Substitute for the one true city, by Janan Ganesh

Janan Ganesh is Chief US Political Commentator and associate editor for the FT. Previously political correspondent for The Economist, his books include the biography ‘George Osborne: The Austerity Chancellor’.

My country of birth is not the same as my country of citizenship, which is not the same as my country of residence, which is not the same as my country of ancestry. I could substitute “country” for “continent” throughout that sentence. The perversity of London is that it is somehow, unambiguously, home.

And I mean all of it. Not just the blue-plaque core or Betjeman’s Metro-land but that world of interwar housing and parks called simply Recreation Ground in between: so unsung as to lack a name. It is Colindale and Croydon and Greenford and Ilford. In the most documented city since Rome, I am forced to call it Zone 4. I am a product of it, if also an unrecallable fugitive from it. It is easier to say what it isn’t: neither metropolis nor suburbia, neither fish nor fowl. But if you know, you know, and millions do.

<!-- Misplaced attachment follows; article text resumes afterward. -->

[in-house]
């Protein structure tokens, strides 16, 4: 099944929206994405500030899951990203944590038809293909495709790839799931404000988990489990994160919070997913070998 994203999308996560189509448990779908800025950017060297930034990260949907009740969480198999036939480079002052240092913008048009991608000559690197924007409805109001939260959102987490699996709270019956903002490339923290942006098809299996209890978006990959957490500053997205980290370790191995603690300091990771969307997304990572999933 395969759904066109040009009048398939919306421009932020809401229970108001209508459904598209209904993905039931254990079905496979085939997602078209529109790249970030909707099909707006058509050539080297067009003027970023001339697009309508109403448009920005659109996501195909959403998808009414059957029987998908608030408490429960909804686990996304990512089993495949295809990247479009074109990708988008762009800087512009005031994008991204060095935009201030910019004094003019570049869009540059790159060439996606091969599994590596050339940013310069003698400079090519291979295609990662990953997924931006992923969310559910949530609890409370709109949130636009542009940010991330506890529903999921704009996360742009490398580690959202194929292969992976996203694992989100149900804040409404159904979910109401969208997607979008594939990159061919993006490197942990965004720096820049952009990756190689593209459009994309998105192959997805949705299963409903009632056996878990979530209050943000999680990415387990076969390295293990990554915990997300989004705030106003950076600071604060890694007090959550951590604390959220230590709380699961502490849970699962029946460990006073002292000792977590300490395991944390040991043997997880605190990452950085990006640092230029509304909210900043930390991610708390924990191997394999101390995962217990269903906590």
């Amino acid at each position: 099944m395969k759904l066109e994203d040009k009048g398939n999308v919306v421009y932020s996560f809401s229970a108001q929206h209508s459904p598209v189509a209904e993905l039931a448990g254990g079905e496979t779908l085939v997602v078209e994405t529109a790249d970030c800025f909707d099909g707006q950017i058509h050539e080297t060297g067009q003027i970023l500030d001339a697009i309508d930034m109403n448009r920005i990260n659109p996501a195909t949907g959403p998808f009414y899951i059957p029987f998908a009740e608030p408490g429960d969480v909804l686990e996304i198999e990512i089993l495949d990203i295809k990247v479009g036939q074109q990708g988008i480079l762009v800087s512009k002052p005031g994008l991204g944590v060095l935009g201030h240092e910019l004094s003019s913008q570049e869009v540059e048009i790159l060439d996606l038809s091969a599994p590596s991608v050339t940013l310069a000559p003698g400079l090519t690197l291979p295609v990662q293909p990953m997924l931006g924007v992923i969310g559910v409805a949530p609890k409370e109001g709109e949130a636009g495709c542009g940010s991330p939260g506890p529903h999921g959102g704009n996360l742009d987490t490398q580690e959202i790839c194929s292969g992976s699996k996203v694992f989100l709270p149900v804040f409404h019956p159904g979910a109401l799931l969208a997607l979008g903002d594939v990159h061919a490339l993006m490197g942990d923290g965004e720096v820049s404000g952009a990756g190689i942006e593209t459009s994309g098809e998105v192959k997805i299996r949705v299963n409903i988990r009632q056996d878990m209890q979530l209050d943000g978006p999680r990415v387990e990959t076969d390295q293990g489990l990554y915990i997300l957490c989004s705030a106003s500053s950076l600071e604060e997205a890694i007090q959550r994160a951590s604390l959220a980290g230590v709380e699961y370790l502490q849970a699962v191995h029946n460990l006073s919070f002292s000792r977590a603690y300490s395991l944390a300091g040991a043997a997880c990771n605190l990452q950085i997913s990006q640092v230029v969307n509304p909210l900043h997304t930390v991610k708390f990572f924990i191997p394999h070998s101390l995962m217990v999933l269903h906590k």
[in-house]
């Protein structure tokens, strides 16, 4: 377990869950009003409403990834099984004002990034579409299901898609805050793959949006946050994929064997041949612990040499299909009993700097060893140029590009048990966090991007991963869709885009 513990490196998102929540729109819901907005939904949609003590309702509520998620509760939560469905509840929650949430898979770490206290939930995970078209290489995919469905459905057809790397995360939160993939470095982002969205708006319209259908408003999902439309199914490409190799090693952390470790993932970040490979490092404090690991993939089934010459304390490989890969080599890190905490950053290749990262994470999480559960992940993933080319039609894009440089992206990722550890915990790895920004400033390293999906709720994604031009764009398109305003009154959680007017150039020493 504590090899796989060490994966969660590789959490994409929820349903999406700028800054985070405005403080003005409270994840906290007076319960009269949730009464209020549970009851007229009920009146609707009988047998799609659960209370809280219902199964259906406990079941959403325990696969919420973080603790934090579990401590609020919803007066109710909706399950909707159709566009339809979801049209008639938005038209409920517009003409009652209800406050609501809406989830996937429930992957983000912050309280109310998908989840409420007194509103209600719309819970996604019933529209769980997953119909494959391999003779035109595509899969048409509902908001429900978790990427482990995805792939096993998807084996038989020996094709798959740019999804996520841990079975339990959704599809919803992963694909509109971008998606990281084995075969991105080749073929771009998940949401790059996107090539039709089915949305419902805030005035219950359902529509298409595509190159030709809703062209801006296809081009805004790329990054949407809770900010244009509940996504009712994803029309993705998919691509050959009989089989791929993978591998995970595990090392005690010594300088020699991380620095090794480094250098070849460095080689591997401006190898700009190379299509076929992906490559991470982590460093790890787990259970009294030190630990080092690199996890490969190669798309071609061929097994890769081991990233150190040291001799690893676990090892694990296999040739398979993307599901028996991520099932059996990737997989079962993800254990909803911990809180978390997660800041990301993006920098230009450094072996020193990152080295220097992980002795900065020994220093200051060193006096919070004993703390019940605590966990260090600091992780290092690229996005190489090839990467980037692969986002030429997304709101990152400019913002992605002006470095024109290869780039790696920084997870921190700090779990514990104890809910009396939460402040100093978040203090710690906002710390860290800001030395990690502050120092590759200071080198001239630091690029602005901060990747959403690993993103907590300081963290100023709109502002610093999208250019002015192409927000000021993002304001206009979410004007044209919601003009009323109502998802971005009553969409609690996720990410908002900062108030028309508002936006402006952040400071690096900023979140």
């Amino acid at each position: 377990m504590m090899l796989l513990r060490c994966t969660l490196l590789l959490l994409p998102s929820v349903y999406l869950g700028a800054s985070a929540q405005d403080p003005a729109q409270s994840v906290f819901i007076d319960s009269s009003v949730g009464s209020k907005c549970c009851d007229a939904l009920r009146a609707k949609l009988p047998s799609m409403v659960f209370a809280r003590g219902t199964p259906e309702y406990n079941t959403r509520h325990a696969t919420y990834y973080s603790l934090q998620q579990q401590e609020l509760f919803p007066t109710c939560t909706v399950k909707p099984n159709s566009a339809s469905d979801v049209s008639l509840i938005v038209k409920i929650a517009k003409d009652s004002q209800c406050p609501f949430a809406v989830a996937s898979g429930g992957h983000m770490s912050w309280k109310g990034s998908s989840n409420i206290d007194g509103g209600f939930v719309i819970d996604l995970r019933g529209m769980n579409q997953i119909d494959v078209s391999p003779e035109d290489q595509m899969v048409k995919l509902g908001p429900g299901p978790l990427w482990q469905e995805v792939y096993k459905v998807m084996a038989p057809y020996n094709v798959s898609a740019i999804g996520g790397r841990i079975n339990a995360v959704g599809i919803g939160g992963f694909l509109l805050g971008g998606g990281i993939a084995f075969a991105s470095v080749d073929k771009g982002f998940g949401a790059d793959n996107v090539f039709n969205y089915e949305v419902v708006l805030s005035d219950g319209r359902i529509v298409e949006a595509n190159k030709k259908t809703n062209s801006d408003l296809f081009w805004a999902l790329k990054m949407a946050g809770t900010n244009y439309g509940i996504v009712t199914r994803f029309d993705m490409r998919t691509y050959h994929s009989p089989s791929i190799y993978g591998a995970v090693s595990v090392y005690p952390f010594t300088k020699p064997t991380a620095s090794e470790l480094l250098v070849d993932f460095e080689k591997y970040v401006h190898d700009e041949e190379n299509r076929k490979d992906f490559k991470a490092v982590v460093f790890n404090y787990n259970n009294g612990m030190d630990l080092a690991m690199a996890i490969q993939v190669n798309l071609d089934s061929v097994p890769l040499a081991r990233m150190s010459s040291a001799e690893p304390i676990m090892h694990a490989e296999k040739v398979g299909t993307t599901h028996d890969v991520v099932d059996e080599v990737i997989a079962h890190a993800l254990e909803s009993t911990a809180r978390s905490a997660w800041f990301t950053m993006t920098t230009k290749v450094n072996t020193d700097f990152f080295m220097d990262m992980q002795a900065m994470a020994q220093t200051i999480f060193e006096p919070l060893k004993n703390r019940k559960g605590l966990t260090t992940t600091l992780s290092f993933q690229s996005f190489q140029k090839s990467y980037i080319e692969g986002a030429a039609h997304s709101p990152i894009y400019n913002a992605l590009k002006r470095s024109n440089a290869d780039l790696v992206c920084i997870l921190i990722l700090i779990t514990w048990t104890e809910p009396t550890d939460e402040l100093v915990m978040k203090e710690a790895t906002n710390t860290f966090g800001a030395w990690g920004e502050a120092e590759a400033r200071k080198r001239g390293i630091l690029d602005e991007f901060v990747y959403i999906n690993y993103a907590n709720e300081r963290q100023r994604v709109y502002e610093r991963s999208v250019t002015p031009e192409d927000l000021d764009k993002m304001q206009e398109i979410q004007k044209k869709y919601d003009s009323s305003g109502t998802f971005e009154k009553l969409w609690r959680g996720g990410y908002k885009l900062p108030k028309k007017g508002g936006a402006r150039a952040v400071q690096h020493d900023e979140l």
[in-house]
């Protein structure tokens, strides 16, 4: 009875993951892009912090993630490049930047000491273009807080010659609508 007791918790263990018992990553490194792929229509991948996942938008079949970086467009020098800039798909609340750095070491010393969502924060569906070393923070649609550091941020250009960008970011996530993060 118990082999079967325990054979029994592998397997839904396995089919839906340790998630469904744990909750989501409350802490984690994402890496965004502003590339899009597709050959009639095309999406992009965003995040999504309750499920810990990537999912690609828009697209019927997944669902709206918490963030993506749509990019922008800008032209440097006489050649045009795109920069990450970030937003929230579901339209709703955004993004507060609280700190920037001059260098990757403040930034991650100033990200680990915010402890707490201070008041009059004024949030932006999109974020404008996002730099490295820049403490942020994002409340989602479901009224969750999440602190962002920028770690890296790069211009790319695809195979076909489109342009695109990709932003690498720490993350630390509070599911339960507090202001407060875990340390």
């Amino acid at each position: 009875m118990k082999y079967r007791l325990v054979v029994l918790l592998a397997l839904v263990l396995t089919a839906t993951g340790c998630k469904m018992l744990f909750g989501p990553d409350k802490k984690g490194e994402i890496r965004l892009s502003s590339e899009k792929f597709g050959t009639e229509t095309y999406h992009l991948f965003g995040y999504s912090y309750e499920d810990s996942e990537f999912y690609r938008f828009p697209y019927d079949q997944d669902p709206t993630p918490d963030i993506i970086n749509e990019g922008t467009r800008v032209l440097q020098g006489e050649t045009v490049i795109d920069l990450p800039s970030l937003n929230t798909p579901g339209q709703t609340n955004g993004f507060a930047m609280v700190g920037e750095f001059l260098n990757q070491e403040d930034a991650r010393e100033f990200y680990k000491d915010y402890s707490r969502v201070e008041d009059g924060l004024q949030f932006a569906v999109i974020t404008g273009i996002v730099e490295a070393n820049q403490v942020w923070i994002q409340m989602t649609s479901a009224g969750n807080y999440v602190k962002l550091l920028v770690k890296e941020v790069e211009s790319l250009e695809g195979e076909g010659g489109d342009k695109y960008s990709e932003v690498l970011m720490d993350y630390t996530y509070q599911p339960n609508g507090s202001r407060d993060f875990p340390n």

As an expat, neither that ambiguous terrain nor the more vaunted quarters have been mine for years. I accept that the exiled Londoner is doomed to hunt for substitutes for the One True City. Everyone is entitled to their “other” home. New York (for the legal-financial bent) and Paris (for the proximity) are London’s obvious sisters. By dint of biography, Lagos and Singapore should be my reference points.

So why, for a fix of home, do I increasingly reach five and a half thousand miles west to the alien climes of southern California? If Los Angeles is London-ish, it is, I think, because it makes no sense. There is no structure to the layout. There is no architectural pattern. The ethnic mix is too protean to keep up with. The politics, such as it is, is a dog’s breakfast of competing authorities. A vast web of villages hangs together with no stronger an adhesive than spirit.

I walk a mile of deadening banality on Melrose and hit the miracle of design that is the Danziger Studio. It is as jarring as the turn from the laundrettes of Chalk Farm into chocolate-box Primrose Hill. And while London has had 2,000 years to accumulate these layers of complexity, as densely packed as sediment, LA has had 200.

Home is understood to mean the place you know best. What draws me to London and LA is precisely their unknowability. These are siblings who don’t quite know it. If either place starts to make sense, I will need a new home.